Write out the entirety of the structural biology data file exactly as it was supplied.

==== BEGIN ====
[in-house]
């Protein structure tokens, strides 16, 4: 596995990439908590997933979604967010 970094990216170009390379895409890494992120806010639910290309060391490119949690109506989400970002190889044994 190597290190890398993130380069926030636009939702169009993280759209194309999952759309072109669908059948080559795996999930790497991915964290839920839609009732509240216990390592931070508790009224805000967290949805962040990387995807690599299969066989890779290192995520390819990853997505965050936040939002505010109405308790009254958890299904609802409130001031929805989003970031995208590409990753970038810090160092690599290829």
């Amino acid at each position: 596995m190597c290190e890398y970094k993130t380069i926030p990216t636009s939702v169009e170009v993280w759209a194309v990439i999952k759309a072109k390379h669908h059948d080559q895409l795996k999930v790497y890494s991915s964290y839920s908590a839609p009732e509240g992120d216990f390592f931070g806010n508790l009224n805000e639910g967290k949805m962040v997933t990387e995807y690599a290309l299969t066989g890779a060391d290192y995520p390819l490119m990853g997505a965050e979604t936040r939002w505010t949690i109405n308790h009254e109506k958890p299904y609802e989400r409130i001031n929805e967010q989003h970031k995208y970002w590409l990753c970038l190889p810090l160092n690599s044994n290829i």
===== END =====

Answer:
[in-house]
């Protein structure tokens, strides 16, 4: 596995990439908590997933979604967010 970094990216170009390379895409890494992120806010639910290309060391490119949690109506989400970002190889044994 190597290190890398993130380069926030636009939702169009993280759209194309999952759309072109669908059948080559795996999930790497991915964290839920839609009732509240216990390592931070508790009224805000967290949805962040990387995807690599299969066989890779290192995520390819990853997505965050936040939002505010109405308790009254958890299904609802409130001031929805989003970031995208590409990753970038810090160092690599290829």
């Amino acid at each position: 596995m190597c290190e890398y970094k993130t380069i926030p990216t636009s939702v169009e170009v993280w759209a194309v990439i999952k759309a072109k390379h669908h059948d080559q895409l795996k999930v790497y890494s991915s964290y839920s908590a839609p009732e509240g992120d216990f390592f931070g806010n508790l009224n805000e639910g967290k949805m962040v997933t990387e995807y690599a290309l299969t066989g890779a060391d290192y995520p390819l490119m990853g997505a965050e979604t936040r939002w505010t949690i109405n308790h009254e109506k958890p299904y609802e989400r409130i001031n929805e967010q989003h970031k995208y970002w590409l990753c970038l190889p810090l160092n690599s044994n290829i």